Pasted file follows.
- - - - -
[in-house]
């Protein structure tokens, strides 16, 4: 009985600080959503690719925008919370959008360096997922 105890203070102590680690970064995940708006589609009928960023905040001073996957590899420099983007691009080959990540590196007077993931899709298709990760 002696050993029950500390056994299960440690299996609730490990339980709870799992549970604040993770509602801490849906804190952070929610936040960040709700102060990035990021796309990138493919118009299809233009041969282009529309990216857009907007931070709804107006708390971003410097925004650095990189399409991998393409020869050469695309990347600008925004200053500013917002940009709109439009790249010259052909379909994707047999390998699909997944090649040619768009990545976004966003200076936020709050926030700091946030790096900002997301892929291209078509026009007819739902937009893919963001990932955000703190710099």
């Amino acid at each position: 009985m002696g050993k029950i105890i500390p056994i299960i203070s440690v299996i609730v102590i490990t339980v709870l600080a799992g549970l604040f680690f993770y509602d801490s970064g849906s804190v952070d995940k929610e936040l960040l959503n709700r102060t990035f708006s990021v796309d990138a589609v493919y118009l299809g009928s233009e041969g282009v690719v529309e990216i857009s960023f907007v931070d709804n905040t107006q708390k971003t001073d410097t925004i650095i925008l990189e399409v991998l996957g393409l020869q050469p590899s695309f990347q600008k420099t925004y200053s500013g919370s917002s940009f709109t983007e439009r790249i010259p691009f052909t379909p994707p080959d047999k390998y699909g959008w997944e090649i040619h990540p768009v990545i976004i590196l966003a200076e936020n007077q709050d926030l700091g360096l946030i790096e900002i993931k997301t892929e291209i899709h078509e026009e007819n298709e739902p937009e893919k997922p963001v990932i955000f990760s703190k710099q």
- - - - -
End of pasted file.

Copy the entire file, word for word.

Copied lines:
[in-house]
């Protein structure tokens, strides 16, 4: 009985600080959503690719925008919370959008360096997922 105890203070102590680690970064995940708006589609009928960023905040001073996957590899420099983007691009080959990540590196007077993931899709298709990760 002696050993029950500390056994299960440690299996609730490990339980709870799992549970604040993770509602801490849906804190952070929610936040960040709700102060990035990021796309990138493919118009299809233009041969282009529309990216857009907007931070709804107006708390971003410097925004650095990189399409991998393409020869050469695309990347600008925004200053500013917002940009709109439009790249010259052909379909994707047999390998699909997944090649040619768009990545976004966003200076936020709050926030700091946030790096900002997301892929291209078509026009007819739902937009893919963001990932955000703190710099």
């Amino acid at each position: 009985m002696g050993k029950i105890i500390p056994i299960i203070s440690v299996i609730v102590i490990t339980v709870l600080a799992g549970l604040f680690f993770y509602d801490s970064g849906s804190v952070d995940k929610e936040l960040l959503n709700r102060t990035f708006s990021v796309d990138a589609v493919y118009l299809g009928s233009e041969g282009v690719v529309e990216i857009s960023f907007v931070d709804n905040t107006q708390k971003t001073d410097t925004i650095i925008l990189e399409v991998l996957g393409l020869q050469p590899s695309f990347q600008k420099t925004y200053s500013g919370s917002s940009f709109t983007e439009r790249i010259p691009f052909t379909p994707p080959d047999k390998y699909g959008w997944e090649i040619h990540p768009v990545i976004i590196l966003a200076e936020n007077q709050d926030l700091g360096l946030i790096e900002i993931k997301t892929e291209i899709h078509e026009e007819n298709e739902p937009e893919k997922p963001v990932i955000f990760s703190k710099q």